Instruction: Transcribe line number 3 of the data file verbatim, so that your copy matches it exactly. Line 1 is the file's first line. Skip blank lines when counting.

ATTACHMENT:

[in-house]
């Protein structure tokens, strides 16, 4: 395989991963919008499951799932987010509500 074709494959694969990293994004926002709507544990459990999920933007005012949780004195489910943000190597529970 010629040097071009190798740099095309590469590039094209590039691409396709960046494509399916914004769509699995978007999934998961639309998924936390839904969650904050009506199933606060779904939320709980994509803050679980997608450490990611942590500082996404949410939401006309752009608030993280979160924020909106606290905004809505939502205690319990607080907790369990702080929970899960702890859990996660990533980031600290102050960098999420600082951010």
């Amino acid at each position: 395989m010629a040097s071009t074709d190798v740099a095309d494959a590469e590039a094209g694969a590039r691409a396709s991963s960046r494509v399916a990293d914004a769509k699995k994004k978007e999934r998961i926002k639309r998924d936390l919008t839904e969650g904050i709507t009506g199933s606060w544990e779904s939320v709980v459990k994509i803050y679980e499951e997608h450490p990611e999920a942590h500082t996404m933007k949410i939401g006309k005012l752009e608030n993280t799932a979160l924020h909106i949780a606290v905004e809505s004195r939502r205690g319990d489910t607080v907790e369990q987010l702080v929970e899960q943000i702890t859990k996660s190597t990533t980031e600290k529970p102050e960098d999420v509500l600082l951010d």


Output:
């Amino acid at each position: 395989m010629a040097s071009t074709d190798v740099a095309d494959a590469e590039a094209g694969a590039r691409a396709s991963s960046r494509v399916a990293d914004a769509k699995k994004k978007e999934r998961i926002k639309r998924d936390l919008t839904e969650g904050i709507t009506g199933s606060w544990e779904s939320v709980v459990k994509i803050y679980e499951e997608h450490p990611e999920a942590h500082t996404m933007k949410i939401g006309k005012l752009e608030n993280t799932a979160l924020h909106i949780a606290v905004e809505s004195r939502r205690g319990d489910t607080v907790e369990q987010l702080v929970e899960q943000i702890t859990k996660s190597t990533t980031e600290k529970p102050e960098d999420v509500l600082l951010d």